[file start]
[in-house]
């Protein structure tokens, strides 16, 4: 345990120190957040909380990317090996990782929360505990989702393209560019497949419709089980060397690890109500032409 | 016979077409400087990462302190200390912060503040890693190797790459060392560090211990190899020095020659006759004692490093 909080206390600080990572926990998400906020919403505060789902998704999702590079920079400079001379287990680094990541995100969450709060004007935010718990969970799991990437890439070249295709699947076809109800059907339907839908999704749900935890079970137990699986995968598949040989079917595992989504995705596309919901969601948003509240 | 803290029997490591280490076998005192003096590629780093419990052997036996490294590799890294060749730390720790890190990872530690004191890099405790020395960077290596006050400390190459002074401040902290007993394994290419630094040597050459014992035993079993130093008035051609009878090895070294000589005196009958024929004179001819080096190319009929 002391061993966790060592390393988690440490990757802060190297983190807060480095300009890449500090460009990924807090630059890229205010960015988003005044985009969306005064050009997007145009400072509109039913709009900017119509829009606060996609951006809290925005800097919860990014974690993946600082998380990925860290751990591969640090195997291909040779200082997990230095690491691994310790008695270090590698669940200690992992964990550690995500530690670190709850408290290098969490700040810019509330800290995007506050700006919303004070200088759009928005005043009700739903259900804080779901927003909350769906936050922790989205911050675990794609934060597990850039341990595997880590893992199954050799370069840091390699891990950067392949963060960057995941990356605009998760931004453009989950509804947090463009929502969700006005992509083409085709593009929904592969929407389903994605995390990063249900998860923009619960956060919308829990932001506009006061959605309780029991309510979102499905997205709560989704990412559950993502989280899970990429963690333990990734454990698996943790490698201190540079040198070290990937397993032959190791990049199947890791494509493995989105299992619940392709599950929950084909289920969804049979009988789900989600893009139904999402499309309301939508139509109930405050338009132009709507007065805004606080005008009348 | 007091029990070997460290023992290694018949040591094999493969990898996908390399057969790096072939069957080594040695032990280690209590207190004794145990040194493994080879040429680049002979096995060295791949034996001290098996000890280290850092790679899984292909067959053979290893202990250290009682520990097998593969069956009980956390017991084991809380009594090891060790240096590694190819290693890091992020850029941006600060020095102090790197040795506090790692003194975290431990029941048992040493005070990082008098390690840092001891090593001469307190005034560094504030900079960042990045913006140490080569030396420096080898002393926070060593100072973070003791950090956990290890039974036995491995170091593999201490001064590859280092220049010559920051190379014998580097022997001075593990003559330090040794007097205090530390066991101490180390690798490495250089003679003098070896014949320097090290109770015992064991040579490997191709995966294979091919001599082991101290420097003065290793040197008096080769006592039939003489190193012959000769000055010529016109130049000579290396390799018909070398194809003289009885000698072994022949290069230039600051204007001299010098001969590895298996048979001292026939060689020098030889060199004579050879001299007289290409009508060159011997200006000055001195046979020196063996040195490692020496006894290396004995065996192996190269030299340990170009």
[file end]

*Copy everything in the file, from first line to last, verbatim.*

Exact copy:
[in-house]
């Protein structure tokens, strides 16, 4: 345990120190957040909380990317090996990782929360505990989702393209560019497949419709089980060397690890109500032409 | 016979077409400087990462302190200390912060503040890693190797790459060392560090211990190899020095020659006759004692490093 909080206390600080990572926990998400906020919403505060789902998704999702590079920079400079001379287990680094990541995100969450709060004007935010718990969970799991990437890439070249295709699947076809109800059907339907839908999704749900935890079970137990699986995968598949040989079917595992989504995705596309919901969601948003509240 | 803290029997490591280490076998005192003096590629780093419990052997036996490294590799890294060749730390720790890190990872530690004191890099405790020395960077290596006050400390190459002074401040902290007993394994290419630094040597050459014992035993079993130093008035051609009878090895070294000589005196009958024929004179001819080096190319009929 002391061993966790060592390393988690440490990757802060190297983190807060480095300009890449500090460009990924807090630059890229205010960015988003005044985009969306005064050009997007145009400072509109039913709009900017119509829009606060996609951006809290925005800097919860990014974690993946600082998380990925860290751990591969640090195997291909040779200082997990230095690491691994310790008695270090590698669940200690992992964990550690995500530690670190709850408290290098969490700040810019509330800290995007506050700006919303004070200088759009928005005043009700739903259900804080779901927003909350769906936050922790989205911050675990794609934060597990850039341990595997880590893992199954050799370069840091390699891990950067392949963060960057995941990356605009998760931004453009989950509804947090463009929502969700006005992509083409085709593009929904592969929407389903994605995390990063249900998860923009619960956060919308829990932001506009006061959605309780029991309510979102499905997205709560989704990412559950993502989280899970990429963690333990990734454990698996943790490698201190540079040198070290990937397993032959190791990049199947890791494509493995989105299992619940392709599950929950084909289920969804049979009988789900989600893009139904999402499309309301939508139509109930405050338009132009709507007065805004606080005008009348 | 007091029990070997460290023992290694018949040591094999493969990898996908390399057969790096072939069957080594040695032990280690209590207190004794145990040194493994080879040429680049002979096995060295791949034996001290098996000890280290850092790679899984292909067959053979290893202990250290009682520990097998593969069956009980956390017991084991809380009594090891060790240096590694190819290693890091992020850029941006600060020095102090790197040795506090790692003194975290431990029941048992040493005070990082008098390690840092001891090593001469307190005034560094504030900079960042990045913006140490080569030396420096080898002393926070060593100072973070003791950090956990290890039974036995491995170091593999201490001064590859280092220049010559920051190379014998580097022997001075593990003559330090040794007097205090530390066991101490180390690798490495250089003679003098070896014949320097090290109770015992064991040579490997191709995966294979091919001599082991101290420097003065290793040197008096080769006592039939003489190193012959000769000055010529016109130049000579290396390799018909070398194809003289009885000698072994022949290069230039600051204007001299010098001969590895298996048979001292026939060689020098030889060199004579050879001299007289290409009508060159011997200006000055001195046979020196063996040195490692020496006894290396004995065996192996190269030299340990170009």